Switching these statements to the positive is more difficult, and personal.

What’s a good fit for a person with artistic talent who’s introverted and values animal rights? How about a mathematical genius who loves to work with people and can’t stand the thought of a cubicle?

Start shopping. You don’t know what’s out there. In “48 Days to the Work You Love,” Dan Miller shows that over 70% of current job openings are NOT listed on the Internet. That’s why they call it a “hunt.” It takes a long time to find a path that aligns with your Skills, Abilities, Personality Traits, Values, Dreams, and Passions. Expect to spend at least 6 month’s wrestling with this.

That’s not code for “put it off.” Actually wrestle.

It takes one month per $10,000 of annual salary to find a job. If you want to make the average for college grads ($50,000/year), expect to spend five months ACTIVELY looking. [1]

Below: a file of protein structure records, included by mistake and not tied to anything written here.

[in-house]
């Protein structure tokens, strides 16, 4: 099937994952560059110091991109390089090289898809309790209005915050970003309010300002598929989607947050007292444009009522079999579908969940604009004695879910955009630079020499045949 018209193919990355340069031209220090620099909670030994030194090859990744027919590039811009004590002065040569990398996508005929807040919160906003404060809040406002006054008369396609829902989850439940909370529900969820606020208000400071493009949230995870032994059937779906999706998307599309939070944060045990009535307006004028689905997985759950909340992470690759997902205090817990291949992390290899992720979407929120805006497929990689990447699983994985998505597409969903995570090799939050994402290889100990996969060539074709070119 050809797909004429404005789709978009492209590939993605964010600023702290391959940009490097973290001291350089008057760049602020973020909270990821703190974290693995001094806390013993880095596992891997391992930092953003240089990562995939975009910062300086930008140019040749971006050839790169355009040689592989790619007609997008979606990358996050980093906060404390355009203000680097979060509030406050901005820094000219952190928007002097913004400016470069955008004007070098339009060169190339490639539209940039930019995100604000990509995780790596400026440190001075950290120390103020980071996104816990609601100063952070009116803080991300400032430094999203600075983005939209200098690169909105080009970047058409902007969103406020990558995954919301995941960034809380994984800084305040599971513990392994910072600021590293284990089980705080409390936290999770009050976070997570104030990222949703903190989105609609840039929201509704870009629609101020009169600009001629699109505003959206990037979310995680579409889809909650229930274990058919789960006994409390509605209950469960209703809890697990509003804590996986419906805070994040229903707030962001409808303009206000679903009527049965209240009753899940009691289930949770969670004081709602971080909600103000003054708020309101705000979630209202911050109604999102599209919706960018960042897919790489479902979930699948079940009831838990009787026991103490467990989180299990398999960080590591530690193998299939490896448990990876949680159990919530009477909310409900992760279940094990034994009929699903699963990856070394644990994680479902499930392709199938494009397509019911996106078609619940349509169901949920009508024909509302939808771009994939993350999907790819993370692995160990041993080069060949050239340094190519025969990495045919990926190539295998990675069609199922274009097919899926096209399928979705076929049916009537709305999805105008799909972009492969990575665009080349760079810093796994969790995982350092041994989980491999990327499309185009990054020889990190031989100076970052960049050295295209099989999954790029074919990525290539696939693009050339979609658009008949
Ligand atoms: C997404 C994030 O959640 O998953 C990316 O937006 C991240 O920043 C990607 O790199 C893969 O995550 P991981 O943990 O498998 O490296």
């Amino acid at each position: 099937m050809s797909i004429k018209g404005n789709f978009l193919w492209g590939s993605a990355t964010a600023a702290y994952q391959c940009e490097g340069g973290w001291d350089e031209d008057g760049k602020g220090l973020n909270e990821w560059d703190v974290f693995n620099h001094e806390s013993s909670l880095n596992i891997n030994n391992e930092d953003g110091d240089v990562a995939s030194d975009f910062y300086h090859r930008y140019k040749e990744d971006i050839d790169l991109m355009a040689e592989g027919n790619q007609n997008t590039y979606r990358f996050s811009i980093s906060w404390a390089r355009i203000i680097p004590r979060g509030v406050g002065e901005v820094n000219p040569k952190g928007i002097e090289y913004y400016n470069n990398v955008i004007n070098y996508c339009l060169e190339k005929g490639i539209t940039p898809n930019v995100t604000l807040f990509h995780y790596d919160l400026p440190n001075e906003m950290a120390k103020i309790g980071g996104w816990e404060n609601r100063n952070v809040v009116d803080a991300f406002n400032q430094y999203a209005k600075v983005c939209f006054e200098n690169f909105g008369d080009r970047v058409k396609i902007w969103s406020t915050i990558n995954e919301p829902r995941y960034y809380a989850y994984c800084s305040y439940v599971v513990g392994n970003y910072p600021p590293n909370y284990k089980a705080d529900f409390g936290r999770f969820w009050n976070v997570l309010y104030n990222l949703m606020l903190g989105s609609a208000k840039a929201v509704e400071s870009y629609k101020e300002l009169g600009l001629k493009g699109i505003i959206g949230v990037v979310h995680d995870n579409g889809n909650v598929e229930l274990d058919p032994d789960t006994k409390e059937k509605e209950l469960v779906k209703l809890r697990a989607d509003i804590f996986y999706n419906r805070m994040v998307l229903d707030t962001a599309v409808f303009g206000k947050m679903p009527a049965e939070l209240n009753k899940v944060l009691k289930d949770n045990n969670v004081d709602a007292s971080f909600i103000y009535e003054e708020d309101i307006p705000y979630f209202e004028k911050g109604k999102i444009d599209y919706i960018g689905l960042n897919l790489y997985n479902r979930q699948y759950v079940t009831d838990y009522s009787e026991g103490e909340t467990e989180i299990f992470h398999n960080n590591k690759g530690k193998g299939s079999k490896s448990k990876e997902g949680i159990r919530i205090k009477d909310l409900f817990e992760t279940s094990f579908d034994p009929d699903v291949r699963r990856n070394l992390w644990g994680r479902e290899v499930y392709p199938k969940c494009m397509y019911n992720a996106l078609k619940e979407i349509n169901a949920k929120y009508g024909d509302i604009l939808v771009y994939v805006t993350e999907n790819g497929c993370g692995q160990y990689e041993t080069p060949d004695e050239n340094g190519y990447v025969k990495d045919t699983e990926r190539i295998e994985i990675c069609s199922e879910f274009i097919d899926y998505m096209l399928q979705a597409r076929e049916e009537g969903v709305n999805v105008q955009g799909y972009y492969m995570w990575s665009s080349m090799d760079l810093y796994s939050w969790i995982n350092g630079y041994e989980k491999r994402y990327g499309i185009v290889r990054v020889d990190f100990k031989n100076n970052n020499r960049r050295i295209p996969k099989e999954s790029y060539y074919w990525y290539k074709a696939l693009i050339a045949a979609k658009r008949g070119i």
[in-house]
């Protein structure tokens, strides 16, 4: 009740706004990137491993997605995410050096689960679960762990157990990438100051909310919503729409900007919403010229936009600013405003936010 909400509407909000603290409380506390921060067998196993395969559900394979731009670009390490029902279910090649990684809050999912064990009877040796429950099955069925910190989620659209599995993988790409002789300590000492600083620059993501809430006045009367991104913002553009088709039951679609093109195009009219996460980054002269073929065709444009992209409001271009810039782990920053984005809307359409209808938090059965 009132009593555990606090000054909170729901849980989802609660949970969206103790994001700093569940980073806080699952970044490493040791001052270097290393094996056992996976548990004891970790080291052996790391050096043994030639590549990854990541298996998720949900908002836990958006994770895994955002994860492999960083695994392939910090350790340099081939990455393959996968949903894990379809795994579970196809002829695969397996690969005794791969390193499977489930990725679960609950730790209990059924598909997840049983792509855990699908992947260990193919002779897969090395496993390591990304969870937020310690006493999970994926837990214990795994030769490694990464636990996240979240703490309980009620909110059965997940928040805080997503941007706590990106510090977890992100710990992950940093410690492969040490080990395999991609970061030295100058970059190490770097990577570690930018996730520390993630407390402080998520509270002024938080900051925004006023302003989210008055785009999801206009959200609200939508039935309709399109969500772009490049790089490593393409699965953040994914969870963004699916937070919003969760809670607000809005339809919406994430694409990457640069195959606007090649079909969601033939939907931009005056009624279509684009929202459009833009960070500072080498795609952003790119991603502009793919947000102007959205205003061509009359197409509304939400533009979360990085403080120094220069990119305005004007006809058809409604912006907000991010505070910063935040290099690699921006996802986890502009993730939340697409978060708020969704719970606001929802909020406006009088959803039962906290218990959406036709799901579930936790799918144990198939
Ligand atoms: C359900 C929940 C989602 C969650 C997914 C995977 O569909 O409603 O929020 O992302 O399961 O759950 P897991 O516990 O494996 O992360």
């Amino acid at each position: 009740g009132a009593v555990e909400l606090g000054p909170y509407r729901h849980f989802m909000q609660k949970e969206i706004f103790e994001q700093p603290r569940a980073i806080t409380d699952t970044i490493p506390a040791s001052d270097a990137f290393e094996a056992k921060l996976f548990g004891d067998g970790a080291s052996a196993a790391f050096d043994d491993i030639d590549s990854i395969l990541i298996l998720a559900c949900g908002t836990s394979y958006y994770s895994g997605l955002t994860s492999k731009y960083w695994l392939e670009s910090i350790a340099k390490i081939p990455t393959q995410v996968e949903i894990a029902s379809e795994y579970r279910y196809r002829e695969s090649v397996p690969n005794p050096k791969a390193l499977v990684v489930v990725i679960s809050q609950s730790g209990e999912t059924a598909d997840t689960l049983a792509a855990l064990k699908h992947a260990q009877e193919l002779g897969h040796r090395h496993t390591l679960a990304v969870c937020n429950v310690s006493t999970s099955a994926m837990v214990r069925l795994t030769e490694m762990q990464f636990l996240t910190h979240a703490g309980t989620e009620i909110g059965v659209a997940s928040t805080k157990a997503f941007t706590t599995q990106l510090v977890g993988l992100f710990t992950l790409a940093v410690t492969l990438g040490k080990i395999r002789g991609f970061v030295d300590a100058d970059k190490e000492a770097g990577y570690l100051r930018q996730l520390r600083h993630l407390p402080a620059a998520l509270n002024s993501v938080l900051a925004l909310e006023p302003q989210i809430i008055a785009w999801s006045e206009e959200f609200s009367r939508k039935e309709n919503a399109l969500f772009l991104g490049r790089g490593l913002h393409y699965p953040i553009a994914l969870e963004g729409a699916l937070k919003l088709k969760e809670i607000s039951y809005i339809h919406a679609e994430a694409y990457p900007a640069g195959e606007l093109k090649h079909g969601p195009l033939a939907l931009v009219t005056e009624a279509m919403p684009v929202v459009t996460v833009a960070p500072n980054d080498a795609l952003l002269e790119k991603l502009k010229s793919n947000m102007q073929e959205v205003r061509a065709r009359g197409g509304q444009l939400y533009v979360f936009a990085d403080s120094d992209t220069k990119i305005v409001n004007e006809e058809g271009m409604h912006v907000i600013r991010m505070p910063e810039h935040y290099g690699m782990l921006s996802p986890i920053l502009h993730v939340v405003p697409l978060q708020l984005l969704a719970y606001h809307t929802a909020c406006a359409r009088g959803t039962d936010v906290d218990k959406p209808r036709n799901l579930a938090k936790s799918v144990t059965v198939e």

The worst place to go for advice: your loser friends who complain that they aren’t finding anything. Even your successful friends who do find something. They’re in the same boat you are. You need a guide not a partner.

Better places to turn:

  • career centers
  • alumni associations
  • discussion forums
  • faculty.

You have so many resources available! Put them to good use, give yourself the time to explore, and you’ll be the only one of your friends who feels confident in their decision.

Success? Struggle? Question? Leave a comment!

[1] https://www.thebalance.com/how-long-does-it-take-to-find-a-job-2064245

No, Really. This is How to Decide the Rest of Your Life.

Yesterday I shared some important statistics that should have helped reduce the pressure you’re putting on yourself over the big decisions: what major? Where to intern? Where to work after you graduate? If you’re in school right now, you were likely raised by the “company man” generation: go to work for the same company for your entire career.